6 Animal Narrators You Will Love

One of my posts that still gets a lot of traffic is about books with non-human narrators. Since the majority of most fiction has human protagonists and narrators, it can be fun to get a glimpse into a different kind of life.

As I was reading Hollow Kingdom this week, I knew I wanted to shout from the rooftops how awesome it is. There are multiple animals’ points of view and they are hilariously spot on. That book got me thinking about some others I’ve read with animal narrators, and the ones that are still on my To Read List!

6 Animal Narrators You Will Love


  1. S.T. the domesticated crow, in Hollow Kingdom by Kira Jane Buxton

Raised by, and very loyal to, him human Big Jim, S.T. is a fantastic narrator. He’s judgmental about “lesser” animal species, which is hilarious. He’s also wise and snarky, observing everything, and trying to do the right thing to save the ones he loves.


2. Sugar the cat, in Seven Lives and One Great Love: Memoirs of a Cat  by Lena Devani

If you’ve ever lived with a cat, Sugar will make you laugh and roll your eyes. He’s the exact personification of the stereotypical house cat. This short novel is funny and emotional.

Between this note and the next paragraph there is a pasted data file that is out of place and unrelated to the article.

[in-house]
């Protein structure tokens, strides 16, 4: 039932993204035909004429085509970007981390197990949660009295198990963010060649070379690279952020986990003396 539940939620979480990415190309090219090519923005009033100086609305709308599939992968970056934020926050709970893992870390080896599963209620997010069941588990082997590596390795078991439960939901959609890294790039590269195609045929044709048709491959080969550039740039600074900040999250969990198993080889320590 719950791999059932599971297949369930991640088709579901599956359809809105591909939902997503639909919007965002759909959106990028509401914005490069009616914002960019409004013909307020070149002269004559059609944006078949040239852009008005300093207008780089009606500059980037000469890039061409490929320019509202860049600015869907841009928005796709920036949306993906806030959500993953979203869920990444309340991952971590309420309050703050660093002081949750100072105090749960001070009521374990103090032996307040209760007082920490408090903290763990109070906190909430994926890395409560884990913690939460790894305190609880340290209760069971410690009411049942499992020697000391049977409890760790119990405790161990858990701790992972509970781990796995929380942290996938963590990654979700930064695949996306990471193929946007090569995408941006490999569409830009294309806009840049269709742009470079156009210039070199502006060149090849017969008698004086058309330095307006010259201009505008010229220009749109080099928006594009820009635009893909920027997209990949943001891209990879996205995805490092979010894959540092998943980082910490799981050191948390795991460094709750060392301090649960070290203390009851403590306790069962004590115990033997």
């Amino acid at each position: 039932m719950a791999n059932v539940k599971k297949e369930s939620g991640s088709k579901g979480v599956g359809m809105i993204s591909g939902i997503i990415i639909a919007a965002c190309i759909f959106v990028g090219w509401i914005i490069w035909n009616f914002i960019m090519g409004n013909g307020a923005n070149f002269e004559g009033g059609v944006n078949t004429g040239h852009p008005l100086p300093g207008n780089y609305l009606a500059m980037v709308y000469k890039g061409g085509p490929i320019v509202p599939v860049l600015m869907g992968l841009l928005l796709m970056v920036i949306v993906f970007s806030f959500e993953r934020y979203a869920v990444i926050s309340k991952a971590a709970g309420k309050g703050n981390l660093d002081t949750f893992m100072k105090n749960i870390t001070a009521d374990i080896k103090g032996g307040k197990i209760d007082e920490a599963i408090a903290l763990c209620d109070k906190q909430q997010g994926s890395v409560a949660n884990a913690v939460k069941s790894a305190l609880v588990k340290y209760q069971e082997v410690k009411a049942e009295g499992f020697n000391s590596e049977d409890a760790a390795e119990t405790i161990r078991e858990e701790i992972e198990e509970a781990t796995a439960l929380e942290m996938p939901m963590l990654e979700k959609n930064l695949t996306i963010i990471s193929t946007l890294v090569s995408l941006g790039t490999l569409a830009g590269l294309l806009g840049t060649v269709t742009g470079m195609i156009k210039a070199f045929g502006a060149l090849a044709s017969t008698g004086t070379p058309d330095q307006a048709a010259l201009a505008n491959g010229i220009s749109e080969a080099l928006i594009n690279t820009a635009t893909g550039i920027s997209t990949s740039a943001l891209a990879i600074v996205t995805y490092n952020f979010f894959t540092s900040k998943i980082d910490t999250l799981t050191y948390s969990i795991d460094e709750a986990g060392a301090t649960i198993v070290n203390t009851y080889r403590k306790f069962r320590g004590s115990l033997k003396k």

3. Flora 717 the bee, in The Bees by Laline Paull

Born into the lowest class of her society, Flora 717 is a sanitation bee, with the sole job of cleaning her hive. When tragedy strikes, it is clear Flora has abilities that had gone unknown and now she can be a heroine, only after overcoming her instincts.

4. Timothy the tortoise in Timothy, or Notes of an Abject Reptile by Verlyn Klinkenborg

Based on the life of “the world’s most famous tortoise,” who was observed by the 18th Century naturalist Gilbert White for thirteen years. Timothy the tortoise is wise and observant with a thoughtful voice.


5. Firmin the rat in Firmin: Adventures of a Metropolitan Lowlife by Sam 

Firmin was born in a shredded book. The runt of a large litter, he finds solace in books both literally and mentally, and gains a hunger for knowledge. And so eventually this tender soul must struggle the meaning of the words he ingests.



6. Prince the Labrador in The Last Family in England by Matt Haig

Prince is a happy young black lab living with a family, doing his best to follow “The Labrador Pact” (Remain Loyal to Your Human Masters, Serve and Protect Your Family at Any Cost). Other dogs breeds are revolting, and Prince’s family seems to be falling apart. He becomes overwhelmed by his responsibilities and is forced to make some serious choices.


Have you met any of these unique animal narrators yet? If so, who’s your favorite?!

Are there any other creatures you’d add to my list?

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